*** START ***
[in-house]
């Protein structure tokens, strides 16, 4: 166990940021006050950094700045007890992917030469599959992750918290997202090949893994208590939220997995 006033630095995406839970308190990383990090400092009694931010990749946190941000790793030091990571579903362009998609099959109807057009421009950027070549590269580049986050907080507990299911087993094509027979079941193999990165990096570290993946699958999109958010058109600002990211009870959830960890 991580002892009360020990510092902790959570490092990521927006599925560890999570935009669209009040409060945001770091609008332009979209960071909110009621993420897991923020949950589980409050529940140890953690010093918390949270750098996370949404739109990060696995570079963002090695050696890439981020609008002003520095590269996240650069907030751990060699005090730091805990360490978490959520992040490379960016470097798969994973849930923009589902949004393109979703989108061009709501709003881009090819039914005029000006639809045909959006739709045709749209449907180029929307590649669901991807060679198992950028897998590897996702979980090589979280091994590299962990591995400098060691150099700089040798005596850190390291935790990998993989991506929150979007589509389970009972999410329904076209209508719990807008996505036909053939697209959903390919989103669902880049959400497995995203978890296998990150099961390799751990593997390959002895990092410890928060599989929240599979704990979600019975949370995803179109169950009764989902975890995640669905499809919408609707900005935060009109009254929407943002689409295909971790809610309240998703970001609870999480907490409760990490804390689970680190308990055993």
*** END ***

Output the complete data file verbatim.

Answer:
[in-house]
């Protein structure tokens, strides 16, 4: 166990940021006050950094700045007890992917030469599959992750918290997202090949893994208590939220997995 006033630095995406839970308190990383990090400092009694931010990749946190941000790793030091990571579903362009998609099959109807057009421009950027070549590269580049986050907080507990299911087993094509027979079941193999990165990096570290993946699958999109958010058109600002990211009870959830960890 991580002892009360020990510092902790959570490092990521927006599925560890999570935009669209009040409060945001770091609008332009979209960071909110009621993420897991923020949950589980409050529940140890953690010093918390949270750098996370949404739109990060696995570079963002090695050696890439981020609008002003520095590269996240650069907030751990060699005090730091805990360490978490959520992040490379960016470097798969994973849930923009589902949004393109979703989108061009709501709003881009090819039914005029000006639809045909959006739709045709749209449907180029929307590649669901991807060679198992950028897998590897996702979980090589979280091994590299962990591995400098060691150099700089040798005596850190390291935790990998993989991506929150979007589509389970009972999410329904076209209508719990807008996505036909053939697209959903390919989103669902880049959400497995995203978890296998990150099961390799751990593997390959002895990092410890928060599989929240599979704990979600019975949370995803179109169950009764989902975890995640669905499809919408609707900005935060009109009254929407943002689409295909971790809610309240998703970001609870999480907490409760990490804390689970680190308990055993």